The Government is going to cover 80% of the wages of workers up to a total of £2,500 a month under unprecedented intervention in a bid to save jobs.
The Chancellor conceded that people had already lost their jobs because of the coronavirus crisis, but he unveiled a series of measures aimed at averting an employment catastrophe in the coming weeks.
A Coronavirus Job Retention Scheme has been set up, available for any employer in the country, covering small or large companies, charities or non-profit organisations.
Rishi Sunak said: "Employers will be able to contact HMRC for a grant to cover most of the wages of people who are not working but are furloughed and kept on payroll, rather than being laid off.
"And, of course, employers can top up salaries further if they choose to.
"That means workers in any part of the UK can retain their job, even if their employer cannot afford to pay them, and be paid at least 80% of their salary."
The scheme will cover the cost of wages backdated to March 1 and will be open initially for at least three months, with the Chancellor pledging to extend for longer if necessary.
"I am placing no limit on the amount of funding available for the scheme. We will pay grants to support as many jobs as necessary.
"To meet our commitment to that effort, I am today announcing a combination of measures unprecedented for a government of this nation."
The Chancellor said HMRC was working night and day to get the scheme up and running and he expected the first grants to be paid within weeks, adding: "We're aiming to get it done before the end of April."
The Government is launching a major national advertising campaign in the next few days to communicate the available support for businesses and people.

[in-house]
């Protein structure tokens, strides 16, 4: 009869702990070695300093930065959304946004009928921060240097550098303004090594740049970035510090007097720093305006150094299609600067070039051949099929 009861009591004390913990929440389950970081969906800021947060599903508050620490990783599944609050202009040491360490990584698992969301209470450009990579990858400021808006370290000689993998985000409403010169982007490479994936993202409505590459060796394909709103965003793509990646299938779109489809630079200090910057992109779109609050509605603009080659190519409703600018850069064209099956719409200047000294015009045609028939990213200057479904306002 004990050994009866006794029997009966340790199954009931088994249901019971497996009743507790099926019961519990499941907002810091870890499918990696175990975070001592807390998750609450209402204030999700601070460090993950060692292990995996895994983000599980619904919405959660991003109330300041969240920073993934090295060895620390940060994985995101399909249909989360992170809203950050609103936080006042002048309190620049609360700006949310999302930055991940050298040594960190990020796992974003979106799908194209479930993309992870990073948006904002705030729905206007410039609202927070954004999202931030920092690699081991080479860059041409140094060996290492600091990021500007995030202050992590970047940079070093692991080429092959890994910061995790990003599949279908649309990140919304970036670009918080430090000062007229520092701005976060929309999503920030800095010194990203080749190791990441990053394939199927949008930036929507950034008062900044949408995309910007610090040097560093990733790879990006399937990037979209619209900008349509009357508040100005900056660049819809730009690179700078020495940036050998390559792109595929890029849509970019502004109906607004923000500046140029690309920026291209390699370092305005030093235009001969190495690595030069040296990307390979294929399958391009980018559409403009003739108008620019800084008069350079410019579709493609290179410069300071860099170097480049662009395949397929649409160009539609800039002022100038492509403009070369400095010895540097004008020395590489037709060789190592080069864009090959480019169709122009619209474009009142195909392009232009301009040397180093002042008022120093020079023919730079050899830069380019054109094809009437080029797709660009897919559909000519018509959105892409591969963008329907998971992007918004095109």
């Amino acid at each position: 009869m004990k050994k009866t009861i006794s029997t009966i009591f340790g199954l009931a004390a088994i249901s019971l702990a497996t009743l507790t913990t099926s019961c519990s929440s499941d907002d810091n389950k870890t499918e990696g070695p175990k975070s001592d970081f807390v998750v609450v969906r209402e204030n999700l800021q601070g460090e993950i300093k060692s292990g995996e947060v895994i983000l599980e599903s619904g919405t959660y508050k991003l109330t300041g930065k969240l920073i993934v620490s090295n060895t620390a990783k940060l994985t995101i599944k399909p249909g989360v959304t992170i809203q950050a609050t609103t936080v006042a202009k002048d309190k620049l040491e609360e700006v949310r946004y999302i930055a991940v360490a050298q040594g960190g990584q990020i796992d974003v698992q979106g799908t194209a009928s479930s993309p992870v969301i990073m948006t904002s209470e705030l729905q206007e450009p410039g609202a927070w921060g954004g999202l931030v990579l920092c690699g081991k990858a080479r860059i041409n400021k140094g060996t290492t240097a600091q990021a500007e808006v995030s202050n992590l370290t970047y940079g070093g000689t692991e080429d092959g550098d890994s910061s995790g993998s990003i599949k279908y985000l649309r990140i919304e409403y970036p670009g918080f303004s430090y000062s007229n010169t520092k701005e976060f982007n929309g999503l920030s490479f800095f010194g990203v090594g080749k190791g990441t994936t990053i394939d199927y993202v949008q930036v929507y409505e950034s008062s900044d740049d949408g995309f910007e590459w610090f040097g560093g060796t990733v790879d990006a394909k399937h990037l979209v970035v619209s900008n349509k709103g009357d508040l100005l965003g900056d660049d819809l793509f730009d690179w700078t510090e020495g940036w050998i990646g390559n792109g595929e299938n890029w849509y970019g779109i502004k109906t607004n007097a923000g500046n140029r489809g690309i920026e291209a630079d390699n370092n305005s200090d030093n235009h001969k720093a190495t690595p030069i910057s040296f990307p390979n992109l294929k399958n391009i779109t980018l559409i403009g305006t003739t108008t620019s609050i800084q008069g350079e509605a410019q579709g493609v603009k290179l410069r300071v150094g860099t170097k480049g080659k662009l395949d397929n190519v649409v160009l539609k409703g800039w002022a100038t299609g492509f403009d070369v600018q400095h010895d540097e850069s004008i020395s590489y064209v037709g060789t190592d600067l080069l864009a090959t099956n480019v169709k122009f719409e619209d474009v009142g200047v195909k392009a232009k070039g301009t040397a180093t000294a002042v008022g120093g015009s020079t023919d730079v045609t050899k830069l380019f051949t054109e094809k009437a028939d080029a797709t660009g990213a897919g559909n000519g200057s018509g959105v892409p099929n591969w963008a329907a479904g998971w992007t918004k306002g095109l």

In an appeal to businesses, the Chancellor said: "Please look very carefully at that support before making decisions to lay people off.
"We are starting a great national effort to protect jobs, but the truth is we are already seeing job losses, and there may be more to come.
"I cannot promise you that no one will face hardship in the weeks ahead."
Unions have welcomed the measures, described by Unite leader Len McCluskey as "historic, bold and very much necessary".
Other union leaders warned that workers had already lost their jobs, and others will suffer hardship, even on 80% of their wages.
Paddy Lillis, general secretary of the shopworkers' union Usdaw, said: "There are many workers, particularly in retail, who are contracted for fairly few hours each week, but regularly work many more to make a weekly wage they can live on.
"These short-hours contract workers rely on this regular additional money, so for their income to be drastically reduced to 80% of contract pay will put them in real hardship."